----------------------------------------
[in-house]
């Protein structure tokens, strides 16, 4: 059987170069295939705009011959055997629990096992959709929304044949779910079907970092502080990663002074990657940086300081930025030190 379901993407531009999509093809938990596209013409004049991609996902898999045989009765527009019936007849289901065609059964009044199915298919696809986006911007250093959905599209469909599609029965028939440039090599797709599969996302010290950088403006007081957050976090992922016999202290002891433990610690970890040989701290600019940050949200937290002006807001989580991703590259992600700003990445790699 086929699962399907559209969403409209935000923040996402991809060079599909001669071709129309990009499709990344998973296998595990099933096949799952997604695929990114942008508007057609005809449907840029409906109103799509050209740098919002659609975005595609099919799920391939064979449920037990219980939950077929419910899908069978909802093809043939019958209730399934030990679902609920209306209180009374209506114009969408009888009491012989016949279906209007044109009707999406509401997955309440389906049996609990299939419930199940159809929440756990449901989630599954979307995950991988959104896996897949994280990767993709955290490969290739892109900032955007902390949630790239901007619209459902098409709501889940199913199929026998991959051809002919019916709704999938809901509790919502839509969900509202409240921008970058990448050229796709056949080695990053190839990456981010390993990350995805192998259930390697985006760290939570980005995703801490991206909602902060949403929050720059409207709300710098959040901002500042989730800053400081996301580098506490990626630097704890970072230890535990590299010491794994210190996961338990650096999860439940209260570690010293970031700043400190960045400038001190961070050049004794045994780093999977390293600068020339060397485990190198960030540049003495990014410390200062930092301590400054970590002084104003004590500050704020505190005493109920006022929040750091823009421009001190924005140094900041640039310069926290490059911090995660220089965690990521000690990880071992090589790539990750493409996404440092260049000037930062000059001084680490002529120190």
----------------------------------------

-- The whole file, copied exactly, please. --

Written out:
[in-house]
């Protein structure tokens, strides 16, 4: 059987170069295939705009011959055997629990096992959709929304044949779910079907970092502080990663002074990657940086300081930025030190 379901993407531009999509093809938990596209013409004049991609996902898999045989009765527009019936007849289901065609059964009044199915298919696809986006911007250093959905599209469909599609029965028939440039090599797709599969996302010290950088403006007081957050976090992922016999202290002891433990610690970890040989701290600019940050949200937290002006807001989580991703590259992600700003990445790699 086929699962399907559209969403409209935000923040996402991809060079599909001669071709129309990009499709990344998973296998595990099933096949799952997604695929990114942008508007057609005809449907840029409906109103799509050209740098919002659609975005595609099919799920391939064979449920037990219980939950077929419910899908069978909802093809043939019958209730399934030990679902609920209306209180009374209506114009969408009888009491012989016949279906209007044109009707999406509401997955309440389906049996609990299939419930199940159809929440756990449901989630599954979307995950991988959104896996897949994280990767993709955290490969290739892109900032955007902390949630790239901007619209459902098409709501889940199913199929026998991959051809002919019916709704999938809901509790919502839509969900509202409240921008970058990448050229796709056949080695990053190839990456981010390993990350995805192998259930390697985006760290939570980005995703801490991206909602902060949403929050720059409207709300710098959040901002500042989730800053400081996301580098506490990626630097704890970072230890535990590299010491794994210190996961338990650096999860439940209260570690010293970031700043400190960045400038001190961070050049004794045994780093999977390293600068020339060397485990190198960030540049003495990014410390200062930092301590400054970590002084104003004590500050704020505190005493109920006022929040750091823009421009001190924005140094900041640039310069926290490059911090995660220089965690990521000690990880071992090589790539990750493409996404440092260049000037930062000059001084680490002529120190």